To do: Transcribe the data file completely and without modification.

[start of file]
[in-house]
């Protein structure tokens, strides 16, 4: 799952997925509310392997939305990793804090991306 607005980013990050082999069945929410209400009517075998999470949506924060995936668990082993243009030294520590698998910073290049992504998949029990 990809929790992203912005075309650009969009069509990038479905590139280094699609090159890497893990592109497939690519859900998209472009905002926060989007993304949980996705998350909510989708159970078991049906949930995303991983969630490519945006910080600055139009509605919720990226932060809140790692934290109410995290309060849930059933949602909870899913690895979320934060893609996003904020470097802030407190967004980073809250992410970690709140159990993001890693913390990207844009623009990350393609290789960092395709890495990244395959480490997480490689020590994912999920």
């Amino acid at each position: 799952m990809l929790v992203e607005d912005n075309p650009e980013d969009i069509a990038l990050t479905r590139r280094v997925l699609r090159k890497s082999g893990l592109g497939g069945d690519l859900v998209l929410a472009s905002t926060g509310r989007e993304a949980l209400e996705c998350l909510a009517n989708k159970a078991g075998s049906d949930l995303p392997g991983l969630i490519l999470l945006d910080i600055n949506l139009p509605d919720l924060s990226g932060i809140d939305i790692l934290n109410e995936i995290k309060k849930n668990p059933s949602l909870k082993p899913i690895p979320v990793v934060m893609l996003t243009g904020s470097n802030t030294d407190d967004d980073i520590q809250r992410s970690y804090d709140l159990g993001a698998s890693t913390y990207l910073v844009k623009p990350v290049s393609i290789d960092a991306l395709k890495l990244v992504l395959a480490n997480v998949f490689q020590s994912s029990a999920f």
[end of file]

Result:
[in-house]
């Protein structure tokens, strides 16, 4: 799952997925509310392997939305990793804090991306 607005980013990050082999069945929410209400009517075998999470949506924060995936668990082993243009030294520590698998910073290049992504998949029990 990809929790992203912005075309650009969009069509990038479905590139280094699609090159890497893990592109497939690519859900998209472009905002926060989007993304949980996705998350909510989708159970078991049906949930995303991983969630490519945006910080600055139009509605919720990226932060809140790692934290109410995290309060849930059933949602909870899913690895979320934060893609996003904020470097802030407190967004980073809250992410970690709140159990993001890693913390990207844009623009990350393609290789960092395709890495990244395959480490997480490689020590994912999920």
């Amino acid at each position: 799952m990809l929790v992203e607005d912005n075309p650009e980013d969009i069509a990038l990050t479905r590139r280094v997925l699609r090159k890497s082999g893990l592109g497939g069945d690519l859900v998209l929410a472009s905002t926060g509310r989007e993304a949980l209400e996705c998350l909510a009517n989708k159970a078991g075998s049906d949930l995303p392997g991983l969630i490519l999470l945006d910080i600055n949506l139009p509605d919720l924060s990226g932060i809140d939305i790692l934290n109410e995936i995290k309060k849930n668990p059933s949602l909870k082993p899913i690895p979320v990793v934060m893609l996003t243009g904020s470097n802030t030294d407190d967004d980073i520590q809250r992410s970690y804090d709140l159990g993001a698998s890693t913390y990207l910073v844009k623009p990350v290049s393609i290789d960092a991306l395709k890495l990244v992504l395959a480490n997480v998949f490689q020590s994912s029990a999920f």